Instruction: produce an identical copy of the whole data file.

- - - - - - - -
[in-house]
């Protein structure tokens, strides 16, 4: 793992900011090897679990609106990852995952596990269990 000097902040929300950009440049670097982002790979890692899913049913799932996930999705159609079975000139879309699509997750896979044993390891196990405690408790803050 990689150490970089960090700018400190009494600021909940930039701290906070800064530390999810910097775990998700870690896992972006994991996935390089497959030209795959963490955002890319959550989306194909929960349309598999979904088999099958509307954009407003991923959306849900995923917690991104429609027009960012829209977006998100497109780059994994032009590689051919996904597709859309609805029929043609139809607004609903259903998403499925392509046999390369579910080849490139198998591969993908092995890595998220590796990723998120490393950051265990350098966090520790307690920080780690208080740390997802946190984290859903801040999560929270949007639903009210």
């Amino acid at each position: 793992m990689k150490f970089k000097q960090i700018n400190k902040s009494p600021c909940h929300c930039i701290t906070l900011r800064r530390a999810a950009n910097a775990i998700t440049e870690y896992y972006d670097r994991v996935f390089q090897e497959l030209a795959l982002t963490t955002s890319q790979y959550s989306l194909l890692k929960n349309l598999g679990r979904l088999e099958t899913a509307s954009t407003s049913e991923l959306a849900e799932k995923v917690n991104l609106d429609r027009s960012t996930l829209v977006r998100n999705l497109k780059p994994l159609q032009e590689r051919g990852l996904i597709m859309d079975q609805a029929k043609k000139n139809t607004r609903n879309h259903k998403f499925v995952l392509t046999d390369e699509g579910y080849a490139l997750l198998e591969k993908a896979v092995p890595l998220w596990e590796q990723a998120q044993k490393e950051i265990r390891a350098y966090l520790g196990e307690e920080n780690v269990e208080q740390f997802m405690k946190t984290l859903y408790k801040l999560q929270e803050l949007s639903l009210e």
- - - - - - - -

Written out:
[in-house]
């Protein structure tokens, strides 16, 4: 793992900011090897679990609106990852995952596990269990 000097902040929300950009440049670097982002790979890692899913049913799932996930999705159609079975000139879309699509997750896979044993390891196990405690408790803050 990689150490970089960090700018400190009494600021909940930039701290906070800064530390999810910097775990998700870690896992972006994991996935390089497959030209795959963490955002890319959550989306194909929960349309598999979904088999099958509307954009407003991923959306849900995923917690991104429609027009960012829209977006998100497109780059994994032009590689051919996904597709859309609805029929043609139809607004609903259903998403499925392509046999390369579910080849490139198998591969993908092995890595998220590796990723998120490393950051265990350098966090520790307690920080780690208080740390997802946190984290859903801040999560929270949007639903009210």
């Amino acid at each position: 793992m990689k150490f970089k000097q960090i700018n400190k902040s009494p600021c909940h929300c930039i701290t906070l900011r800064r530390a999810a950009n910097a775990i998700t440049e870690y896992y972006d670097r994991v996935f390089q090897e497959l030209a795959l982002t963490t955002s890319q790979y959550s989306l194909l890692k929960n349309l598999g679990r979904l088999e099958t899913a509307s954009t407003s049913e991923l959306a849900e799932k995923v917690n991104l609106d429609r027009s960012t996930l829209v977006r998100n999705l497109k780059p994994l159609q032009e590689r051919g990852l996904i597709m859309d079975q609805a029929k043609k000139n139809t607004r609903n879309h259903k998403f499925v995952l392509t046999d390369e699509g579910y080849a490139l997750l198998e591969k993908a896979v092995p890595l998220w596990e590796q990723a998120q044993k490393e950051i265990r390891a350098y966090l520790g196990e307690e920080n780690v269990e208080q740390f997802m405690k946190t984290l859903y408790k801040l999560q929270e803050l949007s639903l009210e």